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Chinese-Canadians may have done more than any single community to shield Western Canada from the worst excesses of COVID-19
The provincial economy is in shambles and thousands remain out of work, but the people of BC can take collective pride that they stared down the greatest viral threat of the last 100 years and came out triumphant. Of the 8,500 Canadians to be killed by the virus thus far, a mere 171 have come from BC.
But how did a disproportionately elderly province with some of the country’s first COVID-19 cases end up faring so well? It’s a question epidemiologists will no doubt be asking for decades, but we rounded up the most compelling evidence below.
While COVID-19 has sparked a rash of racist incidents against Chinese-Canadians, the ironic truth is that Chinese-Canadians may be the community most singularly responsible for shielding Western Canada from the worst excesses of COVID-19.
By early February, malls and restaurants in the majority Chinese-Canadian community of Richmond had already begun to seem eerily empty. On February 12, when federal public health officials were still assuring Canadians that the risk from COVID-19 was “low,” the B.C. Asian Restaurant Cafe Owners Association was reporting that some of their members had lost up to 80% of their business.
While some Vancouver commentators attributed this to a xenophobic avoidance of Chinese-owned businesses, the truth was that the avoiding was being done by Chinese-Canadians themselves. Richmond had also begun to practice widespread masking while most BCers were still shaking hands.
The result of these early efforts is that, in the very neighbourhoods Vancouver poised to become epicentres of COVID-19 transmission, early physical distancing efforts denied the virus the opportunity to gain a significant beachhead. Earlier this month, UBC infectious diseases specialist Peter Phillips commended the Chinese-Canadian community in arresting the spread of COVID-19, saying they "showed great leadership."
As we now know all too well, COVID-19 is a disease that almost exclusively victimizes the elderly. This is particularly true in Canada, where 81% of COVID-19 fatalities have occurred in a care home — as opposed to only 42% in other OECD countries.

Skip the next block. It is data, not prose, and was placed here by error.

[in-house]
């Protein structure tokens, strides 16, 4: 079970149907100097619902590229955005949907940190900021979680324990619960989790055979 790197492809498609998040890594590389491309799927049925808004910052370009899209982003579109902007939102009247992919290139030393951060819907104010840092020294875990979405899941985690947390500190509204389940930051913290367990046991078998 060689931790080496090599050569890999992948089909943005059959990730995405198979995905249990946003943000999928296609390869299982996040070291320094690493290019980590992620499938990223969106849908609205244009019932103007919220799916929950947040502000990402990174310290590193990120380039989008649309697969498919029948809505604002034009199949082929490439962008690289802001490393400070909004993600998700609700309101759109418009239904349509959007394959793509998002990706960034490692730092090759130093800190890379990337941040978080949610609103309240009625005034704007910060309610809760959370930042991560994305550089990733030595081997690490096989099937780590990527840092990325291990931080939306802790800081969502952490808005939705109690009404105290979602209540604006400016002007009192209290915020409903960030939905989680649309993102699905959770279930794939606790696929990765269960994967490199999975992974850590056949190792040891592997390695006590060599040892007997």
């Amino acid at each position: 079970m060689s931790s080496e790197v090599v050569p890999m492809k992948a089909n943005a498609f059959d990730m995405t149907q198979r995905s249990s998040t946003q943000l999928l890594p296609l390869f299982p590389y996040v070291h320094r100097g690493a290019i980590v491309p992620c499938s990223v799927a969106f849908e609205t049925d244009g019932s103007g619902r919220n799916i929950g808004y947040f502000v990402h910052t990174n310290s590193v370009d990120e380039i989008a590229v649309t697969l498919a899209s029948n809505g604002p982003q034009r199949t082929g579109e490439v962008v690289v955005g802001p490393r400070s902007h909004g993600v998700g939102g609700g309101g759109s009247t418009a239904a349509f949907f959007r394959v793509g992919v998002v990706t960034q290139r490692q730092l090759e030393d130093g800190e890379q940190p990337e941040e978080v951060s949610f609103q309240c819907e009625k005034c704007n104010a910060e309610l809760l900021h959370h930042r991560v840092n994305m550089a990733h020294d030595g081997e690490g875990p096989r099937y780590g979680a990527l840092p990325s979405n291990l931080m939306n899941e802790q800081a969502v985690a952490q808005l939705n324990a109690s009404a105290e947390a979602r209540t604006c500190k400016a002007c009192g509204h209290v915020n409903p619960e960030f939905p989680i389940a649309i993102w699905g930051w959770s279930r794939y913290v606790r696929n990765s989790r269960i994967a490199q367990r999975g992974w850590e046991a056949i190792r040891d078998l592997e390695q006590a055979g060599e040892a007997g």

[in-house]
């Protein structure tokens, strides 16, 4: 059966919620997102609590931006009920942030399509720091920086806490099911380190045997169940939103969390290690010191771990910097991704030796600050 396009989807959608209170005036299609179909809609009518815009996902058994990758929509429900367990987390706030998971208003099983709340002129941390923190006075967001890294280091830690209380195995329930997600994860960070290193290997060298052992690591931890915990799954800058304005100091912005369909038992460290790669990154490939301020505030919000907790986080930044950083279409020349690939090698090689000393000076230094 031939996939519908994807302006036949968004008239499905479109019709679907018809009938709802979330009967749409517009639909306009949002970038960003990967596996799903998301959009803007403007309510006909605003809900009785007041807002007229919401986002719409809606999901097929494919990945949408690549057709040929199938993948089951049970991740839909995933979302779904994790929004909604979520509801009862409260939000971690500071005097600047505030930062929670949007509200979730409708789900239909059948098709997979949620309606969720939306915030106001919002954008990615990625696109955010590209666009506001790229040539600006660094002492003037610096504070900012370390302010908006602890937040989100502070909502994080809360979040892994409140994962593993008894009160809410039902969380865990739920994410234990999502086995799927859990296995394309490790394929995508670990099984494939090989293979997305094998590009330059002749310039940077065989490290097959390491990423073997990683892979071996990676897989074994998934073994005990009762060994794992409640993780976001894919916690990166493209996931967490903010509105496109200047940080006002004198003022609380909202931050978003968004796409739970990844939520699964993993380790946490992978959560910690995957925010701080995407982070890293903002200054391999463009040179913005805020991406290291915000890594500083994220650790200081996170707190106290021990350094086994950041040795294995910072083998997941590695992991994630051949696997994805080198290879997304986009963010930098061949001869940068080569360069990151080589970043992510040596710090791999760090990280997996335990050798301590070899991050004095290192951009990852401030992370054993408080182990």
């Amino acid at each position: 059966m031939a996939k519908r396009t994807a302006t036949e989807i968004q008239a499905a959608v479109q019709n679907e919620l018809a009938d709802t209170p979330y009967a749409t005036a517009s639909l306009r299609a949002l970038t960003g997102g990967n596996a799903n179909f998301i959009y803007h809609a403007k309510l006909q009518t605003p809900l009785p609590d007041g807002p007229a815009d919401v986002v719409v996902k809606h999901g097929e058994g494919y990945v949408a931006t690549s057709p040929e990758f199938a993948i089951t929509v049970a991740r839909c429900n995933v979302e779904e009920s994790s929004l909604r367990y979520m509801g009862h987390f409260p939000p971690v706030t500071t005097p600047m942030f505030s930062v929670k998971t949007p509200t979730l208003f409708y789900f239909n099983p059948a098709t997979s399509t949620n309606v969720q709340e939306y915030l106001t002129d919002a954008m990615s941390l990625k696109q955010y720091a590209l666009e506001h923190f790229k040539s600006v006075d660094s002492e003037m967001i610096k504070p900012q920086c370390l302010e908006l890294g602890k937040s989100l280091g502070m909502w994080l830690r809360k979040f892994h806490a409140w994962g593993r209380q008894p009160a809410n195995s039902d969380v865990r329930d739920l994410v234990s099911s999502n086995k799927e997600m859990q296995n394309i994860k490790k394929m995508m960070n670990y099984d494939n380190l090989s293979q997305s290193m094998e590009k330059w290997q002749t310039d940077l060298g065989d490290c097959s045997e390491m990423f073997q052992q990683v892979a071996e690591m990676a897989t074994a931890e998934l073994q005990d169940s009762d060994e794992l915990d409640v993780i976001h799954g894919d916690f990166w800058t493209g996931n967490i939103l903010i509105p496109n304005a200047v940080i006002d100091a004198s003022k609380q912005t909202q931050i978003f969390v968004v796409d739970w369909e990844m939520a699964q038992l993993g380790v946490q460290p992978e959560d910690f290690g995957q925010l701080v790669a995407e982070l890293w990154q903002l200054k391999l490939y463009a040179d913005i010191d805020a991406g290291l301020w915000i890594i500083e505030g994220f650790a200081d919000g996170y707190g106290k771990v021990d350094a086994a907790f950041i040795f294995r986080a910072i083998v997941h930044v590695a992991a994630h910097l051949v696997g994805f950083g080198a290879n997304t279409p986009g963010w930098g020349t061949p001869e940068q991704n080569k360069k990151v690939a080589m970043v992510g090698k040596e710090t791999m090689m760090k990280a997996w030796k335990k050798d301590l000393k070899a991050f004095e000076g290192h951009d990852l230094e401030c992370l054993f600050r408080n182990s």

Of all the extraordinary measures Canada has taken to limit the spread of COVID-19, the policies most effective at preventing loss of life have been those that targeted care homes: Barring visitors, isolating known cases, banning staff from working at multiple facilities and testing aggressively.
As The Capital’s Tori Marlan found in an in-depth feature on care home fatalities, BC was well ahead of the rest of Canada in enacting those measures. Restrictions on staff at multiple facilities were in place up to two weeks before provinces in central Canada. In addition, while Ontario and Quebec were stingy with their early COVID-19 tests in care homes, BC made the care home sector one of their priorities by testing absolutely anyone who reported feeling out of sorts. This enabled BC to get a jump on isolating early cases.
As the New York Times wrote in a profile of Chief Provincial Health Officer Bonnie Henry, she "aced the coronavirus test." Quoted in the piece was Toronto-based infection control epidemiologist Colin Furness, who said BC "took decisive action, did it early without hesitation and communicated effectively.”
Initially, it was reasonably assumed (including by us) that BC’s proximity to Asia made it uniquely vulnerable to the novel coronavirus. China’s Wuhan province spawned the virus, of course, and Vancouver International Airport receives more Chinese flights than any other airport in North America and Europe.
Ultimately, however, the deadliest strains of COVID-19 to hit Canada would come from across the Atlantic. In BC, vanishingly few cases were caused by a strain of the virus that had come direct from China. According to genomic analysis by the BC Ministry of Health, most were traced either to Washington State or a strain identified as “European-like and Eastern Canada.”
COVID-19 was likely spreading unchecked in Europe as early as December, according to recent analysis of routine Italian wastewater samples. And as global COVID-19 stats now show quite clearly, Asia has weathered the pandemic admirably, with the likes of Japan and Korea experiencing negligible fatalities from the virus. Ultimately, it was close air links with Europe, such as in Toronto and Montreal, that would prove to be the greatest liabilities.
By now, there remain few corners of the continental United States that haven’t seen people killed by COVID-19. But it was only a few months ago that the novel coronavirus was primarily a Seattle phenomenon.
Washington State recorded the United States’ first COVID-19 death on February 29, and the state would soon become the first jurisdiction in North America to enact now-familiar restrictions on civic life, including school closures, a ban on mass gatherings and the end of handshakes.
Thus, right from the outset, BC was literally within sight of what COVID-19 could do to a society. It’s hard to quantify how much this prompted BCers to treat the pandemic with greater seriousness, but public buy-in has proven to be a not-insignificant factor in determining which communities can best shield themselves from the pandemic.
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